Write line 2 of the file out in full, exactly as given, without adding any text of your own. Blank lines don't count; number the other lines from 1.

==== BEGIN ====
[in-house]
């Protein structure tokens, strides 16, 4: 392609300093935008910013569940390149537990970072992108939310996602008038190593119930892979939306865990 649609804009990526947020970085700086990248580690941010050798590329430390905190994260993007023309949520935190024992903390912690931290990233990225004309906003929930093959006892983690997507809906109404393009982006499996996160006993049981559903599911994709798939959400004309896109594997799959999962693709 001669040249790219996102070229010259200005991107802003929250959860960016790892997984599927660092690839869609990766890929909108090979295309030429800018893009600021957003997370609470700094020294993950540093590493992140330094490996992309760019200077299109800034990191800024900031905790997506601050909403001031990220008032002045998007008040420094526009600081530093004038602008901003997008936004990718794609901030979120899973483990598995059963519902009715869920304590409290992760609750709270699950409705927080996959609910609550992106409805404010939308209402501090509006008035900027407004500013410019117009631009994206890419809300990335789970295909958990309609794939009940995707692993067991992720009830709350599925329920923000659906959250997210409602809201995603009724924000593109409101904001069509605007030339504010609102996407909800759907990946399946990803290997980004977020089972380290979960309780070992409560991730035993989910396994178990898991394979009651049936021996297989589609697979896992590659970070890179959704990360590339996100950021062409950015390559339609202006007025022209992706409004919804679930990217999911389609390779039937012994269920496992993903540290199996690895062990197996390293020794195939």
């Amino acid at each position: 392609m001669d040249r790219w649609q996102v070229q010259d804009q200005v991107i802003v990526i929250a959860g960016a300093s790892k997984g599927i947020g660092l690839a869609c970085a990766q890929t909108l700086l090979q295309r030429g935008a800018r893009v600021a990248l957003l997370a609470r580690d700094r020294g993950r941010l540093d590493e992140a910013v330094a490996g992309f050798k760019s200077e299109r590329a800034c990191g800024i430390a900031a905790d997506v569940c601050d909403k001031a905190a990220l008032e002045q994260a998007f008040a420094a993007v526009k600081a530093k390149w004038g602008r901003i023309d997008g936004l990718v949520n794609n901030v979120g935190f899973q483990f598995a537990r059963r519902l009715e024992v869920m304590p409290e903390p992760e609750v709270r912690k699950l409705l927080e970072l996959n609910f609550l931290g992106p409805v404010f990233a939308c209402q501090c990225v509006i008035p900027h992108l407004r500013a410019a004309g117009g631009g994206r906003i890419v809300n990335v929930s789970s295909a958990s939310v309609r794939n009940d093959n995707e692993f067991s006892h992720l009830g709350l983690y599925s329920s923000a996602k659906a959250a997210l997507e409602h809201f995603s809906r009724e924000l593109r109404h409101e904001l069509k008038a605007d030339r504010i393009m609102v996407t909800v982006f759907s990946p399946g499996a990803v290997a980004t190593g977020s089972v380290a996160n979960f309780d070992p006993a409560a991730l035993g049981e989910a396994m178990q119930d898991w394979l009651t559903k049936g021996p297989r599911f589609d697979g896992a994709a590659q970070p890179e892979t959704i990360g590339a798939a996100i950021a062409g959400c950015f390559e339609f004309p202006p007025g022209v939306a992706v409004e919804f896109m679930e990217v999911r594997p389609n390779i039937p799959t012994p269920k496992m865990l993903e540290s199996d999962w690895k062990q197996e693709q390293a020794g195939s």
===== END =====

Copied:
């Protein structure tokens, strides 16, 4: 392609300093935008910013569940390149537990970072992108939310996602008038190593119930892979939306865990 649609804009990526947020970085700086990248580690941010050798590329430390905190994260993007023309949520935190024992903390912690931290990233990225004309906003929930093959006892983690997507809906109404393009982006499996996160006993049981559903599911994709798939959400004309896109594997799959999962693709 001669040249790219996102070229010259200005991107802003929250959860960016790892997984599927660092690839869609990766890929909108090979295309030429800018893009600021957003997370609470700094020294993950540093590493992140330094490996992309760019200077299109800034990191800024900031905790997506601050909403001031990220008032002045998007008040420094526009600081530093004038602008901003997008936004990718794609901030979120899973483990598995059963519902009715869920304590409290992760609750709270699950409705927080996959609910609550992106409805404010939308209402501090509006008035900027407004500013410019117009631009994206890419809300990335789970295909958990309609794939009940995707692993067991992720009830709350599925329920923000659906959250997210409602809201995603009724924000593109409101904001069509605007030339504010609102996407909800759907990946399946990803290997980004977020089972380290979960309780070992409560991730035993989910396994178990898991394979009651049936021996297989589609697979896992590659970070890179959704990360590339996100950021062409950015390559339609202006007025022209992706409004919804679930990217999911389609390779039937012994269920496992993903540290199996690895062990197996390293020794195939």